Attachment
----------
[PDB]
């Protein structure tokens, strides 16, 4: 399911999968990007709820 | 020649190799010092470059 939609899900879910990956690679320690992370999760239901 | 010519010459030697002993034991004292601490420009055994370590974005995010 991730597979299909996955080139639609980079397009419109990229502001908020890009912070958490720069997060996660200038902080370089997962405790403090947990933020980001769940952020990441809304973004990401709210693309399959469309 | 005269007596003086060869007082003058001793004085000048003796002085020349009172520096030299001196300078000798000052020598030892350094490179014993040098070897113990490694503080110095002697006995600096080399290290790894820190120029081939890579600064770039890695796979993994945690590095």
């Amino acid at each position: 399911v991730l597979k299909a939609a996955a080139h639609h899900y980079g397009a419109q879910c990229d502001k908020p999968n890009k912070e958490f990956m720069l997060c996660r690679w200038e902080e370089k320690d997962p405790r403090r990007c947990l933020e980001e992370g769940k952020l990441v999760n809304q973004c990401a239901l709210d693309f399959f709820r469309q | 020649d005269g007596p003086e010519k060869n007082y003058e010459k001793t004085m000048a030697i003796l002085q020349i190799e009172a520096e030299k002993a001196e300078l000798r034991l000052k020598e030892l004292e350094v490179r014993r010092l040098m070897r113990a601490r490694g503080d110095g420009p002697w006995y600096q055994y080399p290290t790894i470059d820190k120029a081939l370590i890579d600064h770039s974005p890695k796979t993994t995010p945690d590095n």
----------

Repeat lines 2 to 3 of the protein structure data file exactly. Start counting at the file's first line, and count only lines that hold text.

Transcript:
């Protein structure tokens, strides 16, 4: 399911999968990007709820 | 020649190799010092470059 939609899900879910990956690679320690992370999760239901 | 010519010459030697002993034991004292601490420009055994370590974005995010 991730597979299909996955080139639609980079397009419109990229502001908020890009912070958490720069997060996660200038902080370089997962405790403090947990933020980001769940952020990441809304973004990401709210693309399959469309 | 005269007596003086060869007082003058001793004085000048003796002085020349009172520096030299001196300078000798000052020598030892350094490179014993040098070897113990490694503080110095002697006995600096080399290290790894820190120029081939890579600064770039890695796979993994945690590095």
């Amino acid at each position: 399911v991730l597979k299909a939609a996955a080139h639609h899900y980079g397009a419109q879910c990229d502001k908020p999968n890009k912070e958490f990956m720069l997060c996660r690679w200038e902080e370089k320690d997962p405790r403090r990007c947990l933020e980001e992370g769940k952020l990441v999760n809304q973004c990401a239901l709210d693309f399959f709820r469309q | 020649d005269g007596p003086e010519k060869n007082y003058e010459k001793t004085m000048a030697i003796l002085q020349i190799e009172a520096e030299k002993a001196e300078l000798r034991l000052k020598e030892l004292e350094v490179r014993r010092l040098m070897r113990a601490r490694g503080d110095g420009p002697w006995y600096q055994y080399p290290t790894i470059d820190k120029a081939l370590i890579d600064h770039s974005p890695k796979t993994t995010p945690d590095n």